In this final post-podcast for Episode IV, you’ll hear from Sanne Maring, an architecture student at TU Delft.  In conversation with host Barry Fitzgerald, Sanne discusses how her work on a project for a minor on Responsible Innovation relates to Daredevil.

You can also watch BingeWatch Academy: Superhero Science Episode IV from May 13th 2019 online, including Sanne’s talk, at the link: https://www.youtube.com/watch?v=FVWS71vfDA0.

BingeWatch Academy: Superhero Science is organised by Studium Generale Delft (Twitter: @sgtudelft) and BW Science. It is hosted by superhero scientist and TU Delft researcher Barry Fitzgerald (Twitter: @BWScienceNow).

Five Lessons from Avengers: Endgame

It’s been an emotional rollercoaster for Marvel Cinematic Universe (MCU) fans following the release of Avengers: Endgame, the 22nd film in MCU superhero expanse. Jubilant highs have been intermixed with shocking lows as the remaining Avengers attempted to undo the actions from Avengers: Infinity War of the Mad Titan Thanos. There have been goodbyes for iconic characters, the appointment of new leaders, and the establishment of new teams.

Unsurprisingly, I’ve seen the film a few times (six to be precise and maybe more soon), and every time that I’ve watched Avengers: Endgame, I’ve spotted something new. So here’s the first of five quirky lessons or observations (without giving too many spoilers) from Avengers: Endgame:

1.  Hawkeye Speaks Japanese

One character absent from Avengers: Infinity War was Clint Barton (Hawkeye). After his actions in violation of the Sokovia Accords in Captain America: Civil War, Barton finds himself under house arrest, just like Scott Lang in Ant-Man and the Wasp. In the opening scenes of Avengers: Endgame we see Barton with his family on his farm. We catch a glimpse of the house arrest ankle bracelet as he teaches archery to his daughter Lila. Barton seems at peace as he enjoys spending time with his family. This serenity is destroyed in a matter of moments when Barton’s family are turned to dust by the Decimation (Thanos’ finger snap from Avengers: Infinity War). Barton doesn’t take the loss of his family well and assumes a new persona – Ronin. He goes on a worldwide rampage against organised crime as he takes on criminals in countries such as Mexico and Japan. We see Ronin in action in the latter as it takes out the Yakuza in Tokyo. During a fight with one of the Yakuza leaders, Barton speaks Japanese. Should we be surprised that a spy can speak multiple languages? Probably not.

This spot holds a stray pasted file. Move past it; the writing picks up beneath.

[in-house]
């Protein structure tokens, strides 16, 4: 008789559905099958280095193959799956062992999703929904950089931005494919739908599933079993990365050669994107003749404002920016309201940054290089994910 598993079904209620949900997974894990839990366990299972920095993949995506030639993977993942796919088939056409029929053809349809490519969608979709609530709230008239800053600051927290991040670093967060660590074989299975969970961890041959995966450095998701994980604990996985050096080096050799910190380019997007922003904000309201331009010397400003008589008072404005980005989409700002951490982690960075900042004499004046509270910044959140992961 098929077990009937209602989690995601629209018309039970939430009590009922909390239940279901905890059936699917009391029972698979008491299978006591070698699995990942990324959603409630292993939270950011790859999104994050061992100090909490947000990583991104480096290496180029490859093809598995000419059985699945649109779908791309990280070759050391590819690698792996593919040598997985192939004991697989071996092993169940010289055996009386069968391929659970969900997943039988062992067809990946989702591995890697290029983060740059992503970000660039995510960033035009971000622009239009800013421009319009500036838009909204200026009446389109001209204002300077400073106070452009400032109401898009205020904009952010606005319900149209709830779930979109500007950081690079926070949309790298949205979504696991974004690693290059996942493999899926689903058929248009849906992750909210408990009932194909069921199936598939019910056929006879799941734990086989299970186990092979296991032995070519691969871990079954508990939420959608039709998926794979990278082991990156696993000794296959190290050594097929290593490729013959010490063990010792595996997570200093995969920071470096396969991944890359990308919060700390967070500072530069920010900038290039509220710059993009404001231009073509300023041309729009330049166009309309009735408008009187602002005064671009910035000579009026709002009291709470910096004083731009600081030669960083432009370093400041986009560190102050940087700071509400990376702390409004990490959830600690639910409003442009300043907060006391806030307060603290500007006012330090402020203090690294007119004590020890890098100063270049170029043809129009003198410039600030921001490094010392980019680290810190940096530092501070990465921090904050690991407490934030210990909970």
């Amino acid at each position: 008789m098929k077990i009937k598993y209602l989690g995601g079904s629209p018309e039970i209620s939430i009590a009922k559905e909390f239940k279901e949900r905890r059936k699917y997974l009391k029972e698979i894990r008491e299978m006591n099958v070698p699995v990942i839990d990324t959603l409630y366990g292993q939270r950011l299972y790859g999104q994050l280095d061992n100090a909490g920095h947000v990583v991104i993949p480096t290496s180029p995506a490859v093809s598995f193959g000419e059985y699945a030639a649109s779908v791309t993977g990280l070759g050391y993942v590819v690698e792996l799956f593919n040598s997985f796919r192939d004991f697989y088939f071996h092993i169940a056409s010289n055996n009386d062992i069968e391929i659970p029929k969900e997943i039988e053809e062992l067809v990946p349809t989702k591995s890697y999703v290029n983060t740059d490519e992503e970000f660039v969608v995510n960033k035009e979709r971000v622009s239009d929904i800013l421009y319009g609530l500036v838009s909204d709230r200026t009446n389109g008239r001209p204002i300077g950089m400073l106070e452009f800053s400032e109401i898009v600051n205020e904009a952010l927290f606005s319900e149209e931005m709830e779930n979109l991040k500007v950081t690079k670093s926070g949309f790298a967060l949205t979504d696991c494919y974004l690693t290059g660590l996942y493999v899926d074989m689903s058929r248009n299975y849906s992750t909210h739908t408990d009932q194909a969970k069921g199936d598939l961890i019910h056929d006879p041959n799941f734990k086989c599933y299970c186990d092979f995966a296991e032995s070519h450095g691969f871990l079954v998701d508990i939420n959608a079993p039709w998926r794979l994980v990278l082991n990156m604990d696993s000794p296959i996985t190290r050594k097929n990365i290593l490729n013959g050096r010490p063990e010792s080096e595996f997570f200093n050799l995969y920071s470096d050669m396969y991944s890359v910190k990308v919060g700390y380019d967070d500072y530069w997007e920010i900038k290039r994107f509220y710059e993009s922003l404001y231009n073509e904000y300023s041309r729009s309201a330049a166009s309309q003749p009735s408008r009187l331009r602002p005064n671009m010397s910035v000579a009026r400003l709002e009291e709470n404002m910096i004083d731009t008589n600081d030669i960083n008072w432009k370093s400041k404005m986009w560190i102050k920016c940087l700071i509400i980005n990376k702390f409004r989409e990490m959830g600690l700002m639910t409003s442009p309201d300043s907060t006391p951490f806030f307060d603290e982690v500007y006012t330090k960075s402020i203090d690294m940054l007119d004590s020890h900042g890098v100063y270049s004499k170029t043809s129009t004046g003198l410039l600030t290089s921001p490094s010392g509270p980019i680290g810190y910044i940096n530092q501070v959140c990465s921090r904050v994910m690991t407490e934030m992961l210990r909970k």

2. The Creator of Thanos is in the Film

After the Avengers fail to stop Thanos from destroying the Infinity Stones there is a time-jump of five years. It’s the year 2023 and the Avengers are trying to move on. Steve Rogers runs a support group for people who lost friends and family in the snap. One member of the group is Joe Russo, one of the directors of Avengers: Endgame. Another member of the group is Jim Starlin, the comic book artist who created Thanos in the early 1970s. Nice cameo.

3. Steve Rogers is a Terrible Cook

While Steve Rogers runs a support group for people, Natasha Romanoff has seemingly taken charge of the Avengers and their allies. We see Natasha in a conference call with Okoye, Captain Marvel, Rocket, Nebula, and War Machine. She reminds her friends that everything that happens anywhere in the universe goes through her. War Machine is the last to terminate communication, but informs her that an incident in Mexico is more than likely the doing of Clint Barton. After War Machine hangs up, Natasha starts to cry at the thought of her dear friend Barton on a rampage around the world. At that moment, Steve Rogers enters the room and says, “I would offer to cook you dinner, but you seem pretty miserable already.” Despite coming out of the ice more than 10 years before it seems that Rogers has still to learn how to cook a decent meal. Still he must be better than the Vision in Captain America: Civil War!

4. Thor, Korg and Miek play Fortnite

Thanks to the quantum technology and Pym’s particles of Scott Lang and the genius of Tony Stark, the Avengers set in motion a plan to undo the Decimation. But they need a team, so the Hulk and Rocket head to New Asgard, which is located in Tønsberg in Norway, to convince Thor to join the cause. However, Thor has not dealt well with the events of Avengers: Infinity War as he has turned to alcohol and bad eating habits to get over his failure to stop Thanos in Wakanda. In addition to enjoying a few too many beers, Thor also enjoys playing Fortnite, the online video game, with his good buddies Korg and Miek. Interesting way to process his perceived failure to stop the Mad Titan. If he’s been playing Fortnite for five years, we’ve got to assume that he’s probably not bad at it.